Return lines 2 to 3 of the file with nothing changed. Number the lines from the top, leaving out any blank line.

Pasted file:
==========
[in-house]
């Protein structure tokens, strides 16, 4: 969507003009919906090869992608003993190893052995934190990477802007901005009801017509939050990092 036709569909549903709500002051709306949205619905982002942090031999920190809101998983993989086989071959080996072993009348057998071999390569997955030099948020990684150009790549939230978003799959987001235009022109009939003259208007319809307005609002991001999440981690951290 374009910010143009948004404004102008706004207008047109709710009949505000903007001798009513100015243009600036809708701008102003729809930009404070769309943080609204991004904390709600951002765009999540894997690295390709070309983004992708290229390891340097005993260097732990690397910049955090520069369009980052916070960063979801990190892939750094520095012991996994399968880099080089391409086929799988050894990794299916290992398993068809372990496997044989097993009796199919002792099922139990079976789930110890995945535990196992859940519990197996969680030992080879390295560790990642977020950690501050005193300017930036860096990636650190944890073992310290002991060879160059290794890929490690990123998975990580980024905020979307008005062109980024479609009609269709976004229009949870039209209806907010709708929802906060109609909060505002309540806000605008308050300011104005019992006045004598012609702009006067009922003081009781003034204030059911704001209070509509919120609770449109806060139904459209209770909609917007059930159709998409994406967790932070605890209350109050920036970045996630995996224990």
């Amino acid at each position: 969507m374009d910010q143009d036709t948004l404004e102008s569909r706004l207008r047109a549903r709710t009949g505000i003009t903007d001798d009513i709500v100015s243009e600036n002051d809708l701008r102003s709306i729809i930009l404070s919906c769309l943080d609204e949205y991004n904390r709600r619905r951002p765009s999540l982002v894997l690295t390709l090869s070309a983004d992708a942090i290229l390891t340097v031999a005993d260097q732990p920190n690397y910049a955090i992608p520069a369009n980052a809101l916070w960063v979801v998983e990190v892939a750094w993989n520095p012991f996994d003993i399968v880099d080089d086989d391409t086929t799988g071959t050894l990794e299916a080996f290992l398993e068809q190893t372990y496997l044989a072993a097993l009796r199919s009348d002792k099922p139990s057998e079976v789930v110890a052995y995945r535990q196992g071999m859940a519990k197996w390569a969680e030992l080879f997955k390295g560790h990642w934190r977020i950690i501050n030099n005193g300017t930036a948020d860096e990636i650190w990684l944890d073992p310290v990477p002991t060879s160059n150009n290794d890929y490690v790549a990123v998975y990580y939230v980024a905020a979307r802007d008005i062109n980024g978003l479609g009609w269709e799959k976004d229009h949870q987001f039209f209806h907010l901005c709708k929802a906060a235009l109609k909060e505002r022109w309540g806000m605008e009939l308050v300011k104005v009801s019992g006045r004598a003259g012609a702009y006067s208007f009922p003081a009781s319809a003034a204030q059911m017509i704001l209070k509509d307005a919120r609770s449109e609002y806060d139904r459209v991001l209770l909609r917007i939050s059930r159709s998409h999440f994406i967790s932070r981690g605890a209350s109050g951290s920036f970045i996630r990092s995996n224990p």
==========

């Protein structure tokens, strides 16, 4: 969507003009919906090869992608003993190893052995934190990477802007901005009801017509939050990092 036709569909549903709500002051709306949205619905982002942090031999920190809101998983993989086989071959080996072993009348057998071999390569997955030099948020990684150009790549939230978003799959987001235009022109009939003259208007319809307005609002991001999440981690951290 374009910010143009948004404004102008706004207008047109709710009949505000903007001798009513100015243009600036809708701008102003729809930009404070769309943080609204991004904390709600951002765009999540894997690295390709070309983004992708290229390891340097005993260097732990690397910049955090520069369009980052916070960063979801990190892939750094520095012991996994399968880099080089391409086929799988050894990794299916290992398993068809372990496997044989097993009796199919002792099922139990079976789930110890995945535990196992859940519990197996969680030992080879390295560790990642977020950690501050005193300017930036860096990636650190944890073992310290002991060879160059290794890929490690990123998975990580980024905020979307008005062109980024479609009609269709976004229009949870039209209806907010709708929802906060109609909060505002309540806000605008308050300011104005019992006045004598012609702009006067009922003081009781003034204030059911704001209070509509919120609770449109806060139904459209209770909609917007059930159709998409994406967790932070605890209350109050920036970045996630995996224990």
């Amino acid at each position: 969507m374009d910010q143009d036709t948004l404004e102008s569909r706004l207008r047109a549903r709710t009949g505000i003009t903007d001798d009513i709500v100015s243009e600036n002051d809708l701008r102003s709306i729809i930009l404070s919906c769309l943080d609204e949205y991004n904390r709600r619905r951002p765009s999540l982002v894997l690295t390709l090869s070309a983004d992708a942090i290229l390891t340097v031999a005993d260097q732990p920190n690397y910049a955090i992608p520069a369009n980052a809101l916070w960063v979801v998983e990190v892939a750094w993989n520095p012991f996994d003993i399968v880099d080089d086989d391409t086929t799988g071959t050894l990794e299916a080996f290992l398993e068809q190893t372990y496997l044989a072993a097993l009796r199919s009348d002792k099922p139990s057998e079976v789930v110890a052995y995945r535990q196992g071999m859940a519990k197996w390569a969680e030992l080879f997955k390295g560790h990642w934190r977020i950690i501050n030099n005193g300017t930036a948020d860096e990636i650190w990684l944890d073992p310290v990477p002991t060879s160059n150009n290794d890929y490690v790549a990123v998975y990580y939230v980024a905020a979307r802007d008005i062109n980024g978003l479609g009609w269709e799959k976004d229009h949870q987001f039209f209806h907010l901005c709708k929802a906060a235009l109609k909060e505002r022109w309540g806000m605008e009939l308050v300011k104005v009801s019992g006045r004598a003259g012609a702009y006067s208007f009922p003081a009781s319809a003034a204030q059911m017509i704001l209070k509509d307005a919120r609770s449109e609002y806060d139904r459209v991001l209770l909609r917007i939050s059930r159709s998409h999440f994406i967790s932070r981690g605890a209350s109050g951290s920036f970045i996630r990092s995996n224990p």